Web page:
After scoring 47 points in 43 games for the Lehigh Valley Phantoms, Jordan Weal was finally given a chance with the Flyers. It doesn’t look like he’ll play another game in the AHL again.
In 23 NHL games, Weal scored 12 points, but more importantly brought speed and talent to the lineup depth that the Flyers haven’t seen in years. By the end of the season, the former King was lining up in the top six and usually with Claude Giroux.
Philly originally acquired Weal from the Los Angeles Kings during the 2014-15 season in the Vincent Lecavalier, Luke Schenn trade. He played four games with the Flyers from there on, spending most of his time in the press box.
After a less-than-impactful preseason last year, Weal was waived and sent to the Phantoms. Philadelphia should be thankful now that no one claimed the now-25 year old.
He was recalled in early February, but played just three games before suffering an upper-body injury that held him out three weeks. In his second game back, Weal scored his first career goal and finished the year with seven points in seven games.
One area of concern for Weal is the 16.3 shooting percentage he shot at last season to help him create his eight goals according to Hockey-Reference. The shooting average in the NHL is around 9 percent, which would be almost a 50 percent cut in production for Weal if he falls around there.
Weal is a lock to make the team, but with Oskar Lindblom probably making the roster also, Weal’s spot on the top line is probably replaced. He’ll still fill in somewhere in the top nine in an offensive role.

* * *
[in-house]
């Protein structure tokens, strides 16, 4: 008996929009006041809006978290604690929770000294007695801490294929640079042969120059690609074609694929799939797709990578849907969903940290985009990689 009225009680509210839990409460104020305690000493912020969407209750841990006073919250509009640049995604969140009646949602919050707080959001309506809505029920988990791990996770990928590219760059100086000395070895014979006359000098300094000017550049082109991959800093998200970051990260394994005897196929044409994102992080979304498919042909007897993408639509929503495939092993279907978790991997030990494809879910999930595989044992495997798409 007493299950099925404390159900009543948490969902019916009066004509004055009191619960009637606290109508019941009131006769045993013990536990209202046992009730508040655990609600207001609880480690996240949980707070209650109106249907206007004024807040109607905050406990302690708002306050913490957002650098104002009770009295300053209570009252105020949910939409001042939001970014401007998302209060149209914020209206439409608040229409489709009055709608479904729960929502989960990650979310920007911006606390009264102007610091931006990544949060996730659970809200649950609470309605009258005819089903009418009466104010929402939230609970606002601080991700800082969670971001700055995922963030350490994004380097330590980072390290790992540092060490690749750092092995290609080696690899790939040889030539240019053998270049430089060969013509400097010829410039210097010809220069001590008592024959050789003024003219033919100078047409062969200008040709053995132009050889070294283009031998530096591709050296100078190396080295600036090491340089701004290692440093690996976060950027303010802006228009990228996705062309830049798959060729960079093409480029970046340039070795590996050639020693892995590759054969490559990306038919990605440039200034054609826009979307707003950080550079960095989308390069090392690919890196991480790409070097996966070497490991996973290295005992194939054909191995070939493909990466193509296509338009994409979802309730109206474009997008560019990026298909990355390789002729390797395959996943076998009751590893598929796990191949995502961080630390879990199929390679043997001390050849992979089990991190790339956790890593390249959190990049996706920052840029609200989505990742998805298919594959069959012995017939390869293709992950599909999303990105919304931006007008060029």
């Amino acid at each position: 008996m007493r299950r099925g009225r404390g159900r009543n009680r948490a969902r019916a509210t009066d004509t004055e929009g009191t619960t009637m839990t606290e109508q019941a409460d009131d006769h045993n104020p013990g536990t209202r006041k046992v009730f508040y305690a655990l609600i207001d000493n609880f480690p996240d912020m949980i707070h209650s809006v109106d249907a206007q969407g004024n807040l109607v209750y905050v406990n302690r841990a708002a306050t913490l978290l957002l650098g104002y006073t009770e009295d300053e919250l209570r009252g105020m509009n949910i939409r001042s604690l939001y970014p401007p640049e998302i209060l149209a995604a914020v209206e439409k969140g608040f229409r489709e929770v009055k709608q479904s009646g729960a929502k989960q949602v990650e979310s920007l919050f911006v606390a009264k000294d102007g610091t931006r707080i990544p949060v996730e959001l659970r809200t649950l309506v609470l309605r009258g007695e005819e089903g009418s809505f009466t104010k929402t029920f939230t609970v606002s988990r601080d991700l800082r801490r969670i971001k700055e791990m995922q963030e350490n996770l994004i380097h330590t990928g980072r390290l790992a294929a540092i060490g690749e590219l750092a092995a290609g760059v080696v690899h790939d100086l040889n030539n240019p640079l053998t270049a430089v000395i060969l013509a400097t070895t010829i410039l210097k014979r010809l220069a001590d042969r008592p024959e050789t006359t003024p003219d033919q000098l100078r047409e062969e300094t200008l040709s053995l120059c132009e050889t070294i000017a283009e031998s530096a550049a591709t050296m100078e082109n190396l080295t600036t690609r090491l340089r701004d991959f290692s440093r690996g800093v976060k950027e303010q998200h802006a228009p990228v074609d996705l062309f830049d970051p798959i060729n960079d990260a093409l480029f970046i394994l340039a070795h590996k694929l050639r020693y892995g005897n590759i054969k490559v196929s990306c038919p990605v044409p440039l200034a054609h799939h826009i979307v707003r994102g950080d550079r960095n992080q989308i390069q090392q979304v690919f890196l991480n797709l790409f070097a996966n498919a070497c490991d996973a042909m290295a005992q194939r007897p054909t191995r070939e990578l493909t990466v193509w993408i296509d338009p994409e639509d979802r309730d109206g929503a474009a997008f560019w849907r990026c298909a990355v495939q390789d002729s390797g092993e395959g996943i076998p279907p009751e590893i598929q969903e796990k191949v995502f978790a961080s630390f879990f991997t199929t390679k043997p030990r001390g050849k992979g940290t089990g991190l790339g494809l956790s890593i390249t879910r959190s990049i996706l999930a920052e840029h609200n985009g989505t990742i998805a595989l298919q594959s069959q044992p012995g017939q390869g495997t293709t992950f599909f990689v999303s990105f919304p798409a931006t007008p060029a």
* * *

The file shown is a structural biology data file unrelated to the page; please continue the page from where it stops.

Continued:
Weal is a tough one to predict. He scored at a good pace, but it was a small sample size playing with star players and a high shooting percentage. On the other hand, he’s been a dominant point producer since juniors, including the AHL, and has a skillset that should be beneficial in the NHL.
Will he produce at half-point per game? Probably not. Forty-one points seems like a lot for a player still adjusting to the NHL, but 35 may be in his range.
The Flyers will set up Weal for success. He’ll be on an offensive line in the top nine and could play with Nolan Patrick, Travis Konecny, Sean Couturier or Wayne Simmonds, among others. There’s no way Weal doesn’t produce lining up with those players.
He’ll also see second power play unit time. Last season, the group was a downtrodden bunch, but should be better with more offensive depth and Knoblauch running it.
That being said, he’s also not shooting at 16 percent for a full season. That will take an inevitable hit, which is why I’m predicting a shade below a half-point per game.